||Saturday Club organized
||Saturday Club was organized; federated in 1896. It is the oldest federated woman's club west of the Mississippi River.
||Coldest day on record
||Springfield's coldest day on record -- 29 degrees below zero.
||St. John's Hospital moves to new building
St. John's Hospital opened at Nichols and Main, in a move from its first site on Washington Avenue. Cornerstone had been laid by Gov. Joseph Folk in impressive ceremonies. Building later was expanded and became Mercy Villa Nursing Home after hospital moved to 1235 East Cherokee Oct. 2, 1952. Both institutions were established and conducted by the Sisters of Mercy. A new Mercy Villa, adjoining the new hospital tract is under construction.
||St. Agnes School established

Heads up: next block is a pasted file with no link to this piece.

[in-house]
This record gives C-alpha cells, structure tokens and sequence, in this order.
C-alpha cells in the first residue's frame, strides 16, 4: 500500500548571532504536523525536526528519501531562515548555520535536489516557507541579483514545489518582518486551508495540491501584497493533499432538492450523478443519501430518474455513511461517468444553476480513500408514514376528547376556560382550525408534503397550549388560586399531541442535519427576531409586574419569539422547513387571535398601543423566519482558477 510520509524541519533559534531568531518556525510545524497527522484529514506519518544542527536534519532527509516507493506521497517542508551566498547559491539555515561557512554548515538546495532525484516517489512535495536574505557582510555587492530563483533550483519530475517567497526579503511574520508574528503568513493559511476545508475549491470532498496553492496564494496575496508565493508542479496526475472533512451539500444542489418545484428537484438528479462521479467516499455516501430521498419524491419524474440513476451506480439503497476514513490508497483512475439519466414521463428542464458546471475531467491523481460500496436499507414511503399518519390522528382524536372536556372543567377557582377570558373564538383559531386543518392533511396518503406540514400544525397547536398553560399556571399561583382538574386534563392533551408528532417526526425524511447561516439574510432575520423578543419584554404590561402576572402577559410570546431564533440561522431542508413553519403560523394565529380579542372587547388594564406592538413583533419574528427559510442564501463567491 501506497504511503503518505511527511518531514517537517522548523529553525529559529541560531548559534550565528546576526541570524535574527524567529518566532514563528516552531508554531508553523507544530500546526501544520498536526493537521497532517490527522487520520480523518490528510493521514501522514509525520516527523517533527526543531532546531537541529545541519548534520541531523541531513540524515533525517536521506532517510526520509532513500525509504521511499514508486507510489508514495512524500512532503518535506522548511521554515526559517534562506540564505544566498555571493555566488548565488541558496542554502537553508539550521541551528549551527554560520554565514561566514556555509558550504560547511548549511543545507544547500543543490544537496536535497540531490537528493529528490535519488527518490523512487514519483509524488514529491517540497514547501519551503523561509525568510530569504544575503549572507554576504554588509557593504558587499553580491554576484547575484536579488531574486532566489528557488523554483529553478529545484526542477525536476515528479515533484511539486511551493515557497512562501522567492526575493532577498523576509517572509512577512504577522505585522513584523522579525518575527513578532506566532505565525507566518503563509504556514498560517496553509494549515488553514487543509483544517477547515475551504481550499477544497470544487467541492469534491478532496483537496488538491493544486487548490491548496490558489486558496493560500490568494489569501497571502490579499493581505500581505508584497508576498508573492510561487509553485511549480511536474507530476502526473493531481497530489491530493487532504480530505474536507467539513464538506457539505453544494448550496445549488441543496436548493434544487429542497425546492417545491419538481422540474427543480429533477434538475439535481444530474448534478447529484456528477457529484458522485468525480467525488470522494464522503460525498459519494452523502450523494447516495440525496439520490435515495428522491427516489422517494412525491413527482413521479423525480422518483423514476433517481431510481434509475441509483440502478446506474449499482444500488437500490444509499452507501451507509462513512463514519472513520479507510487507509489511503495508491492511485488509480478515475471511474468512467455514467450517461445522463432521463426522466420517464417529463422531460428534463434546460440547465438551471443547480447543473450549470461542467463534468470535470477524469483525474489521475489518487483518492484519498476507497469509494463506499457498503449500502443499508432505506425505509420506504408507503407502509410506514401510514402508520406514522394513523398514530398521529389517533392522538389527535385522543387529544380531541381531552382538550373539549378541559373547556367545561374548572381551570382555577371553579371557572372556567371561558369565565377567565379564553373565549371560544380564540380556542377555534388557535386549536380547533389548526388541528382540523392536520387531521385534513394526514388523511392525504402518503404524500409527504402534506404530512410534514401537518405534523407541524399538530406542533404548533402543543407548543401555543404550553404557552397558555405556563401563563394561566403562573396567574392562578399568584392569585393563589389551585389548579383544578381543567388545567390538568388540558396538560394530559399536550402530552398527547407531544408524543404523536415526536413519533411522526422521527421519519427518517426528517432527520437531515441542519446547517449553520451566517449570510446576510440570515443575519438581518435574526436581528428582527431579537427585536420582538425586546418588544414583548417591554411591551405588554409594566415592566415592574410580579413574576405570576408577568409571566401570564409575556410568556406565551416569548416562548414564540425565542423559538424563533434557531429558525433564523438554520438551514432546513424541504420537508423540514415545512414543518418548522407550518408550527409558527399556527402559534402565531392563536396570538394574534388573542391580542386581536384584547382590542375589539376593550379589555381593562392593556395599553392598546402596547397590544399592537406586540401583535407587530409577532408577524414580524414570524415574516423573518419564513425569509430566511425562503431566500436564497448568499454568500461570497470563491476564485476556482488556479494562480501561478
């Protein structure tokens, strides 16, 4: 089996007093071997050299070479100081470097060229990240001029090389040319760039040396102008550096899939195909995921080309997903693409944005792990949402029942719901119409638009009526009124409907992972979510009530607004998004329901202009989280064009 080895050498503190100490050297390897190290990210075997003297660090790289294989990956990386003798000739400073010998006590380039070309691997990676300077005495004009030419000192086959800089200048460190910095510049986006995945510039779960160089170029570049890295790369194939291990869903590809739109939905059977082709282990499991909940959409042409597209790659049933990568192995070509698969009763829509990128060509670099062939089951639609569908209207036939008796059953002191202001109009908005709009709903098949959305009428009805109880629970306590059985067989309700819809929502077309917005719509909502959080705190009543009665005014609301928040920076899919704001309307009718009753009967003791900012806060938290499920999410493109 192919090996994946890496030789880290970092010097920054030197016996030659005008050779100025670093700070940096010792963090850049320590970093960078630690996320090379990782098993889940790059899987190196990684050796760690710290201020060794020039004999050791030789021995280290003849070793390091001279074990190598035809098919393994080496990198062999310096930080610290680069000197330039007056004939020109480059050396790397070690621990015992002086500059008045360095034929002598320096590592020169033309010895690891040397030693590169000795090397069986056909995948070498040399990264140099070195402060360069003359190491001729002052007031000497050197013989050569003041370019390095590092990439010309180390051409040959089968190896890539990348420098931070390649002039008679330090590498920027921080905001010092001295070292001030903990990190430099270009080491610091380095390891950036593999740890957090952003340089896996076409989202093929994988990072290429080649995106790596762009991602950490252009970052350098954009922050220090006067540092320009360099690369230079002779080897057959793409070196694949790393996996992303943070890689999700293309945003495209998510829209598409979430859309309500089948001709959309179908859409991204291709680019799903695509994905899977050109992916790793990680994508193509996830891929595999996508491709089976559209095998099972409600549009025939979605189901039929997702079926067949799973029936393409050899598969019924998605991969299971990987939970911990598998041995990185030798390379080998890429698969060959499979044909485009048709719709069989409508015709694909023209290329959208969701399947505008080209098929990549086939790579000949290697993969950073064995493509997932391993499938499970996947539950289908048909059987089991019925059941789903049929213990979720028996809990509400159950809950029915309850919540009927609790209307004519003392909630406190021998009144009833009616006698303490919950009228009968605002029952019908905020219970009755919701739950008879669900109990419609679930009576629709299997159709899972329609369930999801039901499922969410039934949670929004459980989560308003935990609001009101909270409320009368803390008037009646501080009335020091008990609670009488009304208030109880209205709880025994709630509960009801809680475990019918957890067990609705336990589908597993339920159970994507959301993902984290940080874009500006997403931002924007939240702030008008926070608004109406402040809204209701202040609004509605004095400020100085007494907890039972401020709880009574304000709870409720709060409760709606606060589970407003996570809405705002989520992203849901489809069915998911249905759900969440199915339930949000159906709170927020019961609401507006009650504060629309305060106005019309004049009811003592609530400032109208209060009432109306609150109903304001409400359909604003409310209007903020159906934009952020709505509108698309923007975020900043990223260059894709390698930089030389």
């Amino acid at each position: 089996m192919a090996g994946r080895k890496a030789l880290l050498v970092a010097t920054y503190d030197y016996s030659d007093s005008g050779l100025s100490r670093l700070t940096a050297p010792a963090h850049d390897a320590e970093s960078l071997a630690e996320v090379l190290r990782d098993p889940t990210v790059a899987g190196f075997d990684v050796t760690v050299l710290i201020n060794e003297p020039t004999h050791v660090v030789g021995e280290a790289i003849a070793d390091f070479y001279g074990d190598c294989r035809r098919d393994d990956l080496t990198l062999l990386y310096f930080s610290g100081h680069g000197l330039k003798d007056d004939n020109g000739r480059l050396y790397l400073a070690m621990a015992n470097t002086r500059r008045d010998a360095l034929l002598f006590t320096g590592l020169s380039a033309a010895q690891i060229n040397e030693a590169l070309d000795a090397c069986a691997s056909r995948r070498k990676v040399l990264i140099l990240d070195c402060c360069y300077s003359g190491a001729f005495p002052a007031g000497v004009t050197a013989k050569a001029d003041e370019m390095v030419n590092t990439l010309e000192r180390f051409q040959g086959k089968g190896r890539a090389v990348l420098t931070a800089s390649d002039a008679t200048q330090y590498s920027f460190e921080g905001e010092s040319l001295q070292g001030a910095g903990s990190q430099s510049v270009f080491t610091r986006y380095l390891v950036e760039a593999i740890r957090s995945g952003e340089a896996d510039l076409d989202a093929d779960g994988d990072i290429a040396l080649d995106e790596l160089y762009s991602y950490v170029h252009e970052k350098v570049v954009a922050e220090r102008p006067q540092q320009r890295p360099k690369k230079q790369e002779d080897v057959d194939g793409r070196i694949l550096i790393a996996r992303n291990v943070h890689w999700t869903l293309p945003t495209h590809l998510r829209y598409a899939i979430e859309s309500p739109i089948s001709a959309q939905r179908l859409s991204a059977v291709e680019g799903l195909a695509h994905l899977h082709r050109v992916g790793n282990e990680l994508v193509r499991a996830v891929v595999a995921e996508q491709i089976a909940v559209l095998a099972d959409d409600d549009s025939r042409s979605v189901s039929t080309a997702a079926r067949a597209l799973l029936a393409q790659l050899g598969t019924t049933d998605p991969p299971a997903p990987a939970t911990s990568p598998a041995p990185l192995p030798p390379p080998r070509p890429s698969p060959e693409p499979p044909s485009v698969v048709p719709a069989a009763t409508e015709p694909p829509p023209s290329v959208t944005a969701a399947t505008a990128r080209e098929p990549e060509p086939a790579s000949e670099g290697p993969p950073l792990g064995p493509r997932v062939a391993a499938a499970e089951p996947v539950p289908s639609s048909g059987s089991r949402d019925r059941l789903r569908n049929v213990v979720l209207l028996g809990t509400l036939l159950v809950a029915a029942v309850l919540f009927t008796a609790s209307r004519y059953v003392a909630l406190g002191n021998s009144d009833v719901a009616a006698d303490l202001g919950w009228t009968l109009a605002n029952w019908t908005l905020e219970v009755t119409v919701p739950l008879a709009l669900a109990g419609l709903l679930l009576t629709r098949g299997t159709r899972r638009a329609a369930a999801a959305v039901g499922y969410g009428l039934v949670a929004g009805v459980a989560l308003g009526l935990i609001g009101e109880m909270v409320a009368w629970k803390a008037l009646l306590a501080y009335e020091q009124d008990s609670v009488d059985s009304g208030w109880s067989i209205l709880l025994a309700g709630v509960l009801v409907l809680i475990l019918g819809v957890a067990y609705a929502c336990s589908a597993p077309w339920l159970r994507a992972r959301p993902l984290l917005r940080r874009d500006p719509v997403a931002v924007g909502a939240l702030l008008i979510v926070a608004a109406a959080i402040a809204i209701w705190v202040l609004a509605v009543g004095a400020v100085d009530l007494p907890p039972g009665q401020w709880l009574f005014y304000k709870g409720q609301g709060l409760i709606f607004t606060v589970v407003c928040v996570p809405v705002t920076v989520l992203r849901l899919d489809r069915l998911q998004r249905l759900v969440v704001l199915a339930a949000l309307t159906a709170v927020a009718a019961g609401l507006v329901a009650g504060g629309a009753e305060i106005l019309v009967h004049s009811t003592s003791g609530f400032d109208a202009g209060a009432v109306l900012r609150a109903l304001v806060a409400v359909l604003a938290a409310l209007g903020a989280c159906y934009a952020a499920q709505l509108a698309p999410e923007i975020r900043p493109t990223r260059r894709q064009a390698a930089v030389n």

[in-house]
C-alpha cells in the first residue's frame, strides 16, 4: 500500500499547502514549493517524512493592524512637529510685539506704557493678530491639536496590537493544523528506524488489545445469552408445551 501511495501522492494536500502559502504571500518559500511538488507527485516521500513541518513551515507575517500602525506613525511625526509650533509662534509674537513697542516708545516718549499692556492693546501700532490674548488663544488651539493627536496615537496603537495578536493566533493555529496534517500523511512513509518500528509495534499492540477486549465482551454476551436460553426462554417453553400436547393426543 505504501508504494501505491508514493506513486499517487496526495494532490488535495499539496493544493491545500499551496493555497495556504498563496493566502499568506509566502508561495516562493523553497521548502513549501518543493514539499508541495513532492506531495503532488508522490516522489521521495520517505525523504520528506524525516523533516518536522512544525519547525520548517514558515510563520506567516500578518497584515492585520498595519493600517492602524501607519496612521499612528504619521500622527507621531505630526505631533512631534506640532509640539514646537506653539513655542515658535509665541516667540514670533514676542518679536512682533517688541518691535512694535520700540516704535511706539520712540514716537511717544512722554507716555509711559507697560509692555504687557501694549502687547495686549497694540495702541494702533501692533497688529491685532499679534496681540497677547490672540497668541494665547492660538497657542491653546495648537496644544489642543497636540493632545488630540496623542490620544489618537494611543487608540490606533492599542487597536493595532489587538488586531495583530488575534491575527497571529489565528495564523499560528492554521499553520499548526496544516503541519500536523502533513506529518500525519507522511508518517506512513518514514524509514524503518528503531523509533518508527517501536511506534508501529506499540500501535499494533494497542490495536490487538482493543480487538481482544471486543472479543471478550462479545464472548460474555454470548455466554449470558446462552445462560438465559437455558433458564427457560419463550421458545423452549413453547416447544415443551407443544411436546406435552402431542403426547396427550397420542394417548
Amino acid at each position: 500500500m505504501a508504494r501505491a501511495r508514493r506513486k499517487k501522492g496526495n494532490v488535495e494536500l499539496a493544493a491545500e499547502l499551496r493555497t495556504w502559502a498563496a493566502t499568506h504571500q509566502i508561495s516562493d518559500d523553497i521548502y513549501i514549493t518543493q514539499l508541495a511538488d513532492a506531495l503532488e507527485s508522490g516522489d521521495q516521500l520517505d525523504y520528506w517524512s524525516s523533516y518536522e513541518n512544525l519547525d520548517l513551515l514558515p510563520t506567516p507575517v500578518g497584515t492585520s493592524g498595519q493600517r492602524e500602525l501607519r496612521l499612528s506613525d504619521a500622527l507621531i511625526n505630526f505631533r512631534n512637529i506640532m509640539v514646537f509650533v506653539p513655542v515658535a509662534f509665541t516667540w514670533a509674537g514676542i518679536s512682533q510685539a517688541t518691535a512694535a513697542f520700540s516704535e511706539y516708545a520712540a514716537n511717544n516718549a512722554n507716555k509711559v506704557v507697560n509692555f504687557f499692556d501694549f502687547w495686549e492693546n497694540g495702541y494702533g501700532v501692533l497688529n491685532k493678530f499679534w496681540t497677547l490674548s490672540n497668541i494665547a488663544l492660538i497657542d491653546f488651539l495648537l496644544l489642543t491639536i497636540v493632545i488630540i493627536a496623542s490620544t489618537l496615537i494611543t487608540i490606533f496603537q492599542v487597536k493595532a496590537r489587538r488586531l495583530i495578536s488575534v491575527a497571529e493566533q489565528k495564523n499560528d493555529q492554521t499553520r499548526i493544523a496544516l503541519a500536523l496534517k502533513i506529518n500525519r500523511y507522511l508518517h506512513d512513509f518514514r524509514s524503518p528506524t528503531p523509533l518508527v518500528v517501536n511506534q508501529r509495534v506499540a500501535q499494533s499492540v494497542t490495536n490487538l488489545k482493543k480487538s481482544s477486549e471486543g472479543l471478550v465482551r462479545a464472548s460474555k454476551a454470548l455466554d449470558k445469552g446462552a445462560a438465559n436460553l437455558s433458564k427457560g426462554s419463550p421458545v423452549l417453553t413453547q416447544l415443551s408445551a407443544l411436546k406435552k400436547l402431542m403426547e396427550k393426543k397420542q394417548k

||St. Agnes School was established because all Springfield Catholic schools were north of the railroad tracks and several accidents had happened. A lot was purchased on South street and an older house on the lot became the school. Pupils called their new school the "Stables of Bethlehem". The Sisters of Loretto were in charge. By 1912, the school had become a modern three-story building accommodating 300 students.
||Frisco Office Building dedicated
The four-story Frisco Building at Jefferson and Olive was dedicated. Built on the site of Springfield's first public school building, the building was headquarters for the Frisco Railroad Company until 1964 when it was renamed the Landmark Building. It was near the site that John Polk Campbell first claimed land here in 1829, and it was on that site that Junious Campbell first opened a retail establishment in Springfield in 1830.
||Heaviest snowfall on record
||Springfield's heaviest recorded snowfall -- 20 inches in 18 hours.
||Local man president of United Cigar Stores.